But is it strong enough to overcome "Paperman"? John Kahrs's seven-minute short got a lot of attention when it was released to theaters attached to Wreck-It Ralph; I'm sure a few people said it was worth the price of a ticket on its own (though I imagine most eventually said staying for the feature was far from a hardship). The funny thing is, it really is that good, and I actually found myself enjoying it more on a second viewing.

Maybe it's because I wasn't seeing it in 3D this time (along with the different context), because where I marveled at some of the technical feats before - it really is an amazing example of computer-rendered imagery managing the expressiveness of hand-drawn while still retaining its solidity and working in the third dimension - this time had me amazed by just how well everything worked together: The style, the simple storytelling, the Christope Beck score, the almost purely visual bits. Indeed, some of the things I found a bit of a weakness the first time are among my favorites now - the way the paper airplanes dance when they first start moving with a will of their own just strikes me as so early Disney, like they wouldn't be out of place in Fantasia or a Silly Symphonies short. That encapsulation of the company's entire history is kind of wonderful, and part of the reason I wouldn't bet against Kahrs coming home with a statuette in a few weeks.

All five of the nominees are quite worthy, although it's a little bit easier this year to see why the three "Highly Commended" shorts also included with the program don't quite make the cut. "Abiogenesis" by Richard Mans, for instance, is gorgeous - its visuals of a robot terraforming ship arriving on a barren planet and kickstarting the processes of life are beautifully rendered and frequently very creative - but it's undeniably chilly; the robots are such pure automatons that the audience can't help but feel the lack of humanity, especially after all the expressive characters in the previous shorts. As awe-inspiring a sequence as the five-minute short is, it feels like it should be part of a longer piece so that it can have some context within a story. Somebody get Mans signed to do an animated sci-fi feature so that can happen.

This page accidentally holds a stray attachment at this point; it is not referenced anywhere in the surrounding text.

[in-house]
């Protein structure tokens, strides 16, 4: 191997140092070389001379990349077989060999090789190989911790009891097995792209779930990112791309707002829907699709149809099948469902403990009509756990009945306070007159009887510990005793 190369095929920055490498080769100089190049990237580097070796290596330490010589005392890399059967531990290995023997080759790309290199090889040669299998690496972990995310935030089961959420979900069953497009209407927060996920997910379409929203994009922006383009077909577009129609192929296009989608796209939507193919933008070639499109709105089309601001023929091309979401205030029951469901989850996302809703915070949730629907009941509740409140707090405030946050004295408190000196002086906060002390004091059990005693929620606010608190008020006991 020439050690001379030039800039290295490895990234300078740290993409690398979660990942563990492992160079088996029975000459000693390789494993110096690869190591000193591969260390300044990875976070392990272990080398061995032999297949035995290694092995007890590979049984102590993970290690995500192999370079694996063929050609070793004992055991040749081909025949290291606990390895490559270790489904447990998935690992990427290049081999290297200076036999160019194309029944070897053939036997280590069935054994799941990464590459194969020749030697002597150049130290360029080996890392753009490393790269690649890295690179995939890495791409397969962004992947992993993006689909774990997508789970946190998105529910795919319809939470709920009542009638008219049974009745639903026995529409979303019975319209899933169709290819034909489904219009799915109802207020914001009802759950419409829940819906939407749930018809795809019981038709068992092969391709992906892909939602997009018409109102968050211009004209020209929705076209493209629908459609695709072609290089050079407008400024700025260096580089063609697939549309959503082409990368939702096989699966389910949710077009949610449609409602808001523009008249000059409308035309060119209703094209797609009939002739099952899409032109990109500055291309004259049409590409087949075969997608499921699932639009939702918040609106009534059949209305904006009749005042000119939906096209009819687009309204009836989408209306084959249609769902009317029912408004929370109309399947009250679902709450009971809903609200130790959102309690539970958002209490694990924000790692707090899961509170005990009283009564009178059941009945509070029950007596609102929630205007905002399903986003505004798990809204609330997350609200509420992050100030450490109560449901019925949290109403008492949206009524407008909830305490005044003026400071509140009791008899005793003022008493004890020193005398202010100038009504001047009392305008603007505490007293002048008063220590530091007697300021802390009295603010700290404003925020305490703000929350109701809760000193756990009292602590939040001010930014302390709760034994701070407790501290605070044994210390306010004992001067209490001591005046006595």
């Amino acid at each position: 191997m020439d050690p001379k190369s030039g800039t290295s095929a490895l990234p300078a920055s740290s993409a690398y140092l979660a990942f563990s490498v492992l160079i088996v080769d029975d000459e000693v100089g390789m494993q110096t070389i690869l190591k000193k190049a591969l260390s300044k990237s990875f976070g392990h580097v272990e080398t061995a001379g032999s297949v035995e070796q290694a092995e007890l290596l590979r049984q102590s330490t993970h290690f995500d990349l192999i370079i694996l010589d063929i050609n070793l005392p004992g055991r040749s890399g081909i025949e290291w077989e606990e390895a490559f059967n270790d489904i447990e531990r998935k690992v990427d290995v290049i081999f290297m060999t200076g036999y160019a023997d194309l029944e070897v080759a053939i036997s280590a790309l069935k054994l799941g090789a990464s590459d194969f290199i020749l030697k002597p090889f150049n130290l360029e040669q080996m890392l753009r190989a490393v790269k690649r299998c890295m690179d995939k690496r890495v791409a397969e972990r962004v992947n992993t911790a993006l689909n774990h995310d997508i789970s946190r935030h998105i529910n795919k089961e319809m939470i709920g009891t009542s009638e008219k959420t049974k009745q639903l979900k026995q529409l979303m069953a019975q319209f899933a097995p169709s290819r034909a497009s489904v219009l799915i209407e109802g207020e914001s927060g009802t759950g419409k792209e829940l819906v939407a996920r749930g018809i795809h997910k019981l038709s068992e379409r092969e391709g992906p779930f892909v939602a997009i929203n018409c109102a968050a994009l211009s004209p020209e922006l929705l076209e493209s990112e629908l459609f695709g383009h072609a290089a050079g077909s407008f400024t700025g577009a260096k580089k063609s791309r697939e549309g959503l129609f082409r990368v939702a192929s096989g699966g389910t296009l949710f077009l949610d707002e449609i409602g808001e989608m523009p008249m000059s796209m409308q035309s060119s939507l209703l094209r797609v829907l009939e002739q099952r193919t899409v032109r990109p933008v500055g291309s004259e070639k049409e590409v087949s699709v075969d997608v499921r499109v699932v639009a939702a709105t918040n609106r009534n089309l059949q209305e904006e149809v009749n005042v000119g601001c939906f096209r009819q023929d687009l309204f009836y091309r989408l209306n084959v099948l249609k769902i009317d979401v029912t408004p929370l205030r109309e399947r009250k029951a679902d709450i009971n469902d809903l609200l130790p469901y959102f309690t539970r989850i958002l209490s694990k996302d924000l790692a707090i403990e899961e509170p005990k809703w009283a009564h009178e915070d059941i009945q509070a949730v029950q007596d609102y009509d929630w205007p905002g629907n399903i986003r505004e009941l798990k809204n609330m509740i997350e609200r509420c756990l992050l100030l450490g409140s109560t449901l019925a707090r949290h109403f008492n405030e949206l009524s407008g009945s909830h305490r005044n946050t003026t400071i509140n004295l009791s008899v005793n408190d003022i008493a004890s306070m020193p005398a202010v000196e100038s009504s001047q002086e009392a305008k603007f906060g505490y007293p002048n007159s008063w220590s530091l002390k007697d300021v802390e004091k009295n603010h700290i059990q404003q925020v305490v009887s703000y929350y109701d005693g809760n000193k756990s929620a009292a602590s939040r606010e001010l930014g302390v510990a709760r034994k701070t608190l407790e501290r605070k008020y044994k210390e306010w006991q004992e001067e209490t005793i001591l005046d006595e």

The next honorable mention, Leo Verrier's "Dripped", also suffers a bit in context; it looks like it was created to primarily be viewed on computer screens; blown up to be shown on the multiplex's main screen, the visuals seem kind of low-res. It's also weird, featuring an art thief who steals paintings to eat them, taking on their traits as he does so, and not knowing what to do when the manhunt makes it hard to replenish his supply. I think Verrier's onto a clever idea here - literalizing the idea of consuming art, letting it change you and influence your own process of creation without necessarily reproducing it - but it's not communicated very clearly, and his own cartoony style does not always mesh well with the artists he references.